Sikhs demand UN probe into 1984 India 'genocide'
Thousands of Sikhs from across the globe rallied Friday at the UN's Geneva base, demanding an international investigation of a deadly wave of violence against their community in India in 1984. Sikh activists say the killings 29 years ago were state-sponsored genocide, while India blames them on communal rioting. Organisers told AFP they had mustered 10,000 Sikhs from Europe, North America, India, Hong Kong and Australia, while police put the figure at 4,000.
Copyright Agence France-Presse, 2013
Earlier Friday, members of the New York-based group Sikhs for Justice submitted what they said was a million-signature petition to the UN human rights office, where they held talks with officials. "The reason we are petitioning the UN to investigate the killing of Sikhs in November 1984 is that we believe the truth has not been told to the world," Canadian-born Jatinder Singh Grewal, policy director at Sikhs For Justice, told AFP.
"What happened in November 1984 was a systematic and deliberate attempt to kill a religious minority. It happened with the complicity of the government and, in many documented cases, with the participation of the government," he added. Thousands of Sikhs died in an orgy of violence that erupted after prime minister Indira Gandhi was assassinated by her Sikh bodyguards in retaliation for ordering a raid on the faith's holiest temple to crush a separatist revolt.
Indian diplomats in Geneva declined to comment on the petition, but said their country's position on the killings was well-known and the issue had been handled by India's justice system. India acknowledges that 3,000 Sikhs died in New Delhi from November 1 to 3, 1984, in what it says were communal riots. But Sikh activists claim evidence which they continue to gather shows the killings were nationwide and that the toll was over 30,000.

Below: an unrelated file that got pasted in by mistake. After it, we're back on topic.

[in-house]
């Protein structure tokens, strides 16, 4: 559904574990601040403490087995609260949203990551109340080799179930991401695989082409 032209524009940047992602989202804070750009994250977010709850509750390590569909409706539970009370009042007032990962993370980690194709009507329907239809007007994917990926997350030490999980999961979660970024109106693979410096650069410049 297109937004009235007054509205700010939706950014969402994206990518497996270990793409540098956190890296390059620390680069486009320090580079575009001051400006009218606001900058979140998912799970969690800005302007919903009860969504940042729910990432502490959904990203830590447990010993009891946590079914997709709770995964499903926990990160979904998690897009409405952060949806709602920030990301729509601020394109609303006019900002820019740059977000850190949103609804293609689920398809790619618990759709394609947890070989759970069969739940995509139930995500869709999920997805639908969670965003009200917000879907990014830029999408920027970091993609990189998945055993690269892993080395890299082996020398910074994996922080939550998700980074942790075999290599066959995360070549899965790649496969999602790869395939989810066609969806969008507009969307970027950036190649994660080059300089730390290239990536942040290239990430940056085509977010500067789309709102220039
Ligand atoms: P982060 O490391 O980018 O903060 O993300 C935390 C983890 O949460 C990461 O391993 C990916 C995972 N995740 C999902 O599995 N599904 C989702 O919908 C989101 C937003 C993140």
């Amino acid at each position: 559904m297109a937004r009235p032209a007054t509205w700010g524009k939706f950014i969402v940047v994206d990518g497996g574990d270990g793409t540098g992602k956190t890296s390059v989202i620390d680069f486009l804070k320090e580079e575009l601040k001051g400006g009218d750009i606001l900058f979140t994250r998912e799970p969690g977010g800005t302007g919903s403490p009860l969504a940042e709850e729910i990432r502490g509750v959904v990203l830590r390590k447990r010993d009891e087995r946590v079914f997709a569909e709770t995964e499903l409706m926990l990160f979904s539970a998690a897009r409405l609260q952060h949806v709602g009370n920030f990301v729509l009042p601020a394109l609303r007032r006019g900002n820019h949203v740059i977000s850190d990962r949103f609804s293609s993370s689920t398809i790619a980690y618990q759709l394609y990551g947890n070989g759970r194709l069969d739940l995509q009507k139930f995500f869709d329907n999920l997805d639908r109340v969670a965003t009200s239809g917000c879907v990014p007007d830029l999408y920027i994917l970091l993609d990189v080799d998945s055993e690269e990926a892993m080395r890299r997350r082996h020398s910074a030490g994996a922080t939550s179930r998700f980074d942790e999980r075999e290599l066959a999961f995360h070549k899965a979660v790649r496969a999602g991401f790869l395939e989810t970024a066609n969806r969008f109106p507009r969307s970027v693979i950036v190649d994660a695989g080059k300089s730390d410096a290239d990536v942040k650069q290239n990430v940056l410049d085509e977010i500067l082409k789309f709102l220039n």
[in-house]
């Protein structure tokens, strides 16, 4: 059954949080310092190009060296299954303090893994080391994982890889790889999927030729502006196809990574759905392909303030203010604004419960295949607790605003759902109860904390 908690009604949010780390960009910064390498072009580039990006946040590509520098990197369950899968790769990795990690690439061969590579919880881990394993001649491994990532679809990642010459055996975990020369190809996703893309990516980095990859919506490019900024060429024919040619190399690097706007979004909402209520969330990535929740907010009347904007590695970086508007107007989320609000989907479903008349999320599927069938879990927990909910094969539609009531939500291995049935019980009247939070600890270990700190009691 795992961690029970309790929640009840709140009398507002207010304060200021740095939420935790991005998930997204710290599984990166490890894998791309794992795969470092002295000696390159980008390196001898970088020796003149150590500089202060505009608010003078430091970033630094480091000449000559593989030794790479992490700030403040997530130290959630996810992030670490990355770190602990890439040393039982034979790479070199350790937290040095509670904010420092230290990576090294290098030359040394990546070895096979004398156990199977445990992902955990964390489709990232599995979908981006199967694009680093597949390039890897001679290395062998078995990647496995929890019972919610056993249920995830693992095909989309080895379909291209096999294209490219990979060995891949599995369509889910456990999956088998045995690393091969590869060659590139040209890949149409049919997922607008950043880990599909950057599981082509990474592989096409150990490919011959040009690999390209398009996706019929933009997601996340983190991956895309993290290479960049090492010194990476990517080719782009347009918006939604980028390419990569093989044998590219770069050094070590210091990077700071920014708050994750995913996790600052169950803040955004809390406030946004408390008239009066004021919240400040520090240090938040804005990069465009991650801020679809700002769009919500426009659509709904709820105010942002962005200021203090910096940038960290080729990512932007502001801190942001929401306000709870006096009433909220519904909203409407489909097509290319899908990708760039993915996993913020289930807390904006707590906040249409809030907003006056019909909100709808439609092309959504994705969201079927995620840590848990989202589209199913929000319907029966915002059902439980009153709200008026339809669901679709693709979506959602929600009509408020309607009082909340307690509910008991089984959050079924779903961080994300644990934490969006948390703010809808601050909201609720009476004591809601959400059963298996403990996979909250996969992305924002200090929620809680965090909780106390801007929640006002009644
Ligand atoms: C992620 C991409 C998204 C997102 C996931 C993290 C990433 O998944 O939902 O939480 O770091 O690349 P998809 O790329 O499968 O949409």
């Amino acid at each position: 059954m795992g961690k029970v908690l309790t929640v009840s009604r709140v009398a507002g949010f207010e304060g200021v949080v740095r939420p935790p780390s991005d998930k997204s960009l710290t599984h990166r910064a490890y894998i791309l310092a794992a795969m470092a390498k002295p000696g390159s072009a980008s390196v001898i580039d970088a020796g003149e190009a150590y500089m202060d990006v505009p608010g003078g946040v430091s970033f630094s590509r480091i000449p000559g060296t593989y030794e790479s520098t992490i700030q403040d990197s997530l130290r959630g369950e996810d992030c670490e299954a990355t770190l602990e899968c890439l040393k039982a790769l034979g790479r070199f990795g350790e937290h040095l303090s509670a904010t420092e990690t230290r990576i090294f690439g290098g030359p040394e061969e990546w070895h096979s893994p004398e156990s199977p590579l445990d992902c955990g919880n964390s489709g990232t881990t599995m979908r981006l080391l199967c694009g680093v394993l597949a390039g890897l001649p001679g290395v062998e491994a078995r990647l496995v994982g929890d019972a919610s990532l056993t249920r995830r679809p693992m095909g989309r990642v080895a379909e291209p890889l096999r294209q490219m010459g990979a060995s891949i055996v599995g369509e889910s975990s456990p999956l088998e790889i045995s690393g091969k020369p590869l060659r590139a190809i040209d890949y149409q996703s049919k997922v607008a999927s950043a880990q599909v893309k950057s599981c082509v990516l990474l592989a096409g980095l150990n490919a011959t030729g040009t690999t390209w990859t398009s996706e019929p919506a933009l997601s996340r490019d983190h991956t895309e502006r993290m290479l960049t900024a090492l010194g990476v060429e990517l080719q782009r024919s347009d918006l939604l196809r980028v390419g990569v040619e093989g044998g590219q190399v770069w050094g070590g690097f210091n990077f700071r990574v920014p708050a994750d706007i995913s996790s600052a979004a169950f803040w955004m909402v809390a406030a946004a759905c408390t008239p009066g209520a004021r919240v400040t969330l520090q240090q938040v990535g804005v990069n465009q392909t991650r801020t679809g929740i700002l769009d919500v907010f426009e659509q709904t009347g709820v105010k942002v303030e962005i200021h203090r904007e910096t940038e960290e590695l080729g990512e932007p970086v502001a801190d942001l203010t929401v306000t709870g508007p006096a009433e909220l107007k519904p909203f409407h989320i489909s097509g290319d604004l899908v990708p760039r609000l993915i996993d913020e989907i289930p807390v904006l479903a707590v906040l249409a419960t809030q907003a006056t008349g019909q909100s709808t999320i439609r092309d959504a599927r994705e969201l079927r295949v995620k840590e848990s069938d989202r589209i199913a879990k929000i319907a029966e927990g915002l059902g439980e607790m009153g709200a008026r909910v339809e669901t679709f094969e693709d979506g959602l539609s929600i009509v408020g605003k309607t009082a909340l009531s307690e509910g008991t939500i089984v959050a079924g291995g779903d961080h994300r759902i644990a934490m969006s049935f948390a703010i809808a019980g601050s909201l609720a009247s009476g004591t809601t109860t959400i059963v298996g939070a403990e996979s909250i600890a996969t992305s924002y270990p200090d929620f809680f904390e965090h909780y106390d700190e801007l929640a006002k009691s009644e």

They say the violence - which included countless gang rapes and drove 300,000 Sikhs from their homes - was anything but spontaneous. "If India has nothing in their closet, they should open the doors. But they have skeletons. The skeletons of Sikhs," Gurpatwant Singh Pannun, Sikhs for Justice's legal adviser, told AFP.
Pannun said officials from India's ruling Congress party ran death squads, the authorities armed and transported killers, used voting lists to locate Sikhs, and state media demanded "blood for blood". Systematic killings of a community fall under the 1948 Genocide Convention. Pannun said India had failed in its duty to hold the perpetrators to account, making a UN probe essential.
UN officials said a decision whether to open a Human Rights Council probe would not come before next year, and that it lay with the International Criminal Court to apply the genocide label. Indira Prahst, a Canadian sociologist with Sikh and German roots, said failing to address 1984 emboldened those who killed Indian Muslims in 1992 and 2002, or Christians in 2008. "We remember atrocities so that we do not repeat the past. And the past continues to be repeated in India through violence with impunity," she said.